Craft brewing has finally cracked the 5% volume share of the US beer market; this is even as the total US beer market's volume decline 1.32%. A growing number of people realize that what's important about beer is flavor and quality, not slick ad campaigns and cheap prices.
Craft beer also continues to grow its retail dollar sales; craft retail sales hit $8.7 billion, which is a 15% growth over last year. Some of that is due to the general inflation in the economy (the price of everything is going up, thanks to the Federal Reserve's money printing), but not all of it. Once again, we see that craft beer lovers don't mind paying a little extra for quality.
The volume of craft beer brewed has also continued to increase, jumping another 13.2% since last year, with just under 11.5 million barrels being produced.
The number of breweries has also hit a new record high, with 1,989 in the US, 1,938 of which are craft breweries or brewpubs. Openings greatly outnumbered closings, with 250 of the former versus only 37 of the latter, which is more good news.
Finally, and perhaps most importantly in today's economy, small brewing companies employed 103,585 people, a not inconsequential contribution to local economies.
That's the first tale of beer, the tale of craft. Now let's move on the the second tale of beer.
Reuters reports that because AB-InBev managed to cut its corporate debt two years ahead of schedule, executive bonuses totaling $1.33 billion dollars were triggered. Among the 40 executives who will receive a part of this bonus, Chief Executive Carlos Brito is scheduled to receive over $133 million dollars. To put that number into perspective, this one executive will receive a bonus that is greater than the entire gross revenue of Stone Brewing & Brooklyn Brewing (two of the largest craft breweries) combined.
Sorta puts things in perspective, doesn't it?
Moving from the global perspective back here to Alaska, there's a pretty cool beer event taking place this weekend in Talkeetna. Starting at 5 PM on Friday, March 30, and continuing through 1 PM on Sunday, April 1st, Talkeetna Beer Trippin' 2012, the "Dark Side of the Brew" will take place. This event is organized by the Twister Creek Restaurant, Denali Brewing Company and the Great Northern Brewers of Anchorage, but it is open to the general public. There are beer and music events scheduled throughout the weekend, so if you can make it to Talkeetna, you should really check it out.
Here's a schedule of events; click on it to enlarge:
In more local news, Kenai River Brewing will be releasing their nationally-known Gummi Bear Tripel this Friday, March 30. I'm not kidding when I say nationally-known; this beer has gotten press (mostly good but some pretty hostile) from coast-to-coast. Google it if you don't believe me. Hard to believe no one's ever done it before commercially. They will also have a new Single Hop IPA on soon; Joe Gilman told me the hop, but I neglected to write it down and now I can't remember it. Speaking of Joe, he now has his arm brace off and is back to brewing; if you see him, ask him to show you his crazy scar. Looks like somebody unzipped his arm, which I guess is essentially what they did. Glad you're back in the game (brewing, not curling), Joe!
Out at Kassik's Brewery, they have a new beer on tap: Vanilla Bean Cream Ale at 5.5% ABV. Word is, it's pretty popular, so if you're out their way, stop by to give it a try.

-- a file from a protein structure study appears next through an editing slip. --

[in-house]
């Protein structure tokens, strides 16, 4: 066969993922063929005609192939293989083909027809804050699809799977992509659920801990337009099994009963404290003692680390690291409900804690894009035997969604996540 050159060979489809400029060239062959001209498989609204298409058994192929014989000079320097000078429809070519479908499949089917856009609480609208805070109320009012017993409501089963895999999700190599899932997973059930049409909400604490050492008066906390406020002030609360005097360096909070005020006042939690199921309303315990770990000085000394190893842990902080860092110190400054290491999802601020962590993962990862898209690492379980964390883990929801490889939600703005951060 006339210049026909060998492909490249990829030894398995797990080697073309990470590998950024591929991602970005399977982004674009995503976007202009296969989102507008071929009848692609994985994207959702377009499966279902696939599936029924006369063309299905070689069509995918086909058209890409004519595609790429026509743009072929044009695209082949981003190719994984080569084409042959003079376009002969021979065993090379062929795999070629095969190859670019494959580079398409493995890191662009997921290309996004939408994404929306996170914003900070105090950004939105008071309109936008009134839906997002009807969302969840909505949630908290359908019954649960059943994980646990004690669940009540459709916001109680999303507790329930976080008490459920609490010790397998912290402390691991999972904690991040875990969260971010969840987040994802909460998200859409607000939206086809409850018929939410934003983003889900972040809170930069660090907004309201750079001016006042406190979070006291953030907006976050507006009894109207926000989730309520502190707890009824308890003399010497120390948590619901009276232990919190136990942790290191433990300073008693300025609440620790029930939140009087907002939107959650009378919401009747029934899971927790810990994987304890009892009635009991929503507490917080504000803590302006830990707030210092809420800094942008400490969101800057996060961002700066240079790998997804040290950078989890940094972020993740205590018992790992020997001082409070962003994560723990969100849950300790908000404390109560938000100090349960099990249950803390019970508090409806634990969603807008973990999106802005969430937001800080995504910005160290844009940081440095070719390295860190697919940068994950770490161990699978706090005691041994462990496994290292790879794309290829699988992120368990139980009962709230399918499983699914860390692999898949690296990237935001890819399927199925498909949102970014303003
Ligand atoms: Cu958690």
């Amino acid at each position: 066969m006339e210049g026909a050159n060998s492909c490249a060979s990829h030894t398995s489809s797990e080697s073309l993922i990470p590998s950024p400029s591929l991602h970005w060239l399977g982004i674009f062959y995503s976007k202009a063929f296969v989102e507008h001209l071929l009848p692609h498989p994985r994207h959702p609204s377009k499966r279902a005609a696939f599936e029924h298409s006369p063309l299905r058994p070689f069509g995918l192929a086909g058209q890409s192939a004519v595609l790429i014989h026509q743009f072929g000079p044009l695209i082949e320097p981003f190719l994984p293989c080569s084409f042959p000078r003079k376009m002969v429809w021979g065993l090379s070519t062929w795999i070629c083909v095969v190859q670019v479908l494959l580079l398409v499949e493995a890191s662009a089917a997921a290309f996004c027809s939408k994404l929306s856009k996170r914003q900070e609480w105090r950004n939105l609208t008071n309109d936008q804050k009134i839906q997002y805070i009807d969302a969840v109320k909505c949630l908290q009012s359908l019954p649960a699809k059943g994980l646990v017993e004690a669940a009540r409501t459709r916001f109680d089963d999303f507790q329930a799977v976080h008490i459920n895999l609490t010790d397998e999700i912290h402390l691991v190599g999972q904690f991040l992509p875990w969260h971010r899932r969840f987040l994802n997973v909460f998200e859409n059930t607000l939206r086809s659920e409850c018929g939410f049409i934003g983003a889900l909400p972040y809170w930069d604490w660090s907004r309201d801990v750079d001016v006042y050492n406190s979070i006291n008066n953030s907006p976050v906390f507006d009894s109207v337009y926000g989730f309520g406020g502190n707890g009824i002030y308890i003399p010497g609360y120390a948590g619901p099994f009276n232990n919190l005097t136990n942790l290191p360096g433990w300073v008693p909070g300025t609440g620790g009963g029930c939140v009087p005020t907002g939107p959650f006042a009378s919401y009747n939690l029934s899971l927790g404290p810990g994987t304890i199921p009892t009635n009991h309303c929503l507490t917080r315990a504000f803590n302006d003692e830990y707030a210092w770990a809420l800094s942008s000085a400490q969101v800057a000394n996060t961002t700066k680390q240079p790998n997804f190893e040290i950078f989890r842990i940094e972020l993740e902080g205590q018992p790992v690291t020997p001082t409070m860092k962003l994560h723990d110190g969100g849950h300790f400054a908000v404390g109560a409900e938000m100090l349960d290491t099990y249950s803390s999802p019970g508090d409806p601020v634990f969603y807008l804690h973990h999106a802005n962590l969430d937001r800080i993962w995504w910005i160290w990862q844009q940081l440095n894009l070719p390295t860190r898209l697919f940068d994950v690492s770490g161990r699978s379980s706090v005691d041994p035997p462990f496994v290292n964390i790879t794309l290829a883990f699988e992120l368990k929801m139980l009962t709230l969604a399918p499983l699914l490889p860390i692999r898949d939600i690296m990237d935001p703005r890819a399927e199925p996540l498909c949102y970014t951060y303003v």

I wrote last week about the new brews at St. Elias Brewing Company, Red-Headed StepChild Imperial Red and Brass Monkey ESB. There's another beer waiting in the wings, name unknown, but it's a barrel-aged Old Ale, with some unique properties. Stay tuned for more information when it's actually released. Plus, next Friday, April 6, I'm hoping we'll see a cask of Brass Monkey ESB on hand pump. Definitely not to be missed!
Finally, a couple of beer reviews. First, the return of a perennial favorite, Midnight Sun's Arctic Devil Barley Wine, 2011 vintage. This is one of the top barley wine's in the world, IMHO, and this year's version does not disappoint. It poured a deep, translucent chestnut, with a cream-colored head. The aroma was heavy on caramel-malt elements, then oaky notes from the barrel aging and a bit of alcohol. On the palate, this is definitely an English-style barely wine, with the hops (Challenger, Cascade, & Fuggles) playing back-up to the huge malt flavors, but with a surprisingly dry finish. At 13.4% ABV and 20 IBUs, this is a huge beer, but it's surprisingly drinkable. Finishing a 22 oz bottle in 2 or 3 hours after dinner was no struggle. I made sure to purchase a couple of bottles to cellar, as it's sure to age well. Another excellent beer from the folks at Midnight Sun!
I also tried a bottle of Avery Brewing's Salvation Belgian Golden Ale that I purchased at La Bodega in Anchorage. I poured it into my Duvel tulip , and it poured true to style, with a clear gold color and a massive & rocky white head of pinpoint carbonation. The aroma was primarily the earthy, spicy notes that scream Belgian yeast. On the palate there was good carbonation and an excellent clean bitterness. It was not as dry as a Duvel, but was still tremendously refreshing. It also concealed its 9% ABV in a dangerously deceptive way, just like the archetype of the style. A delicious take on a classic Belgian style from Avery Brewing Company.
Well, that's about it for this week. I hope all of my fellow Alaskans out there are enjoying break up as much as I am. Time to trade those snow boots for the Xtra Tuffs.
Until Next Time, Cheers!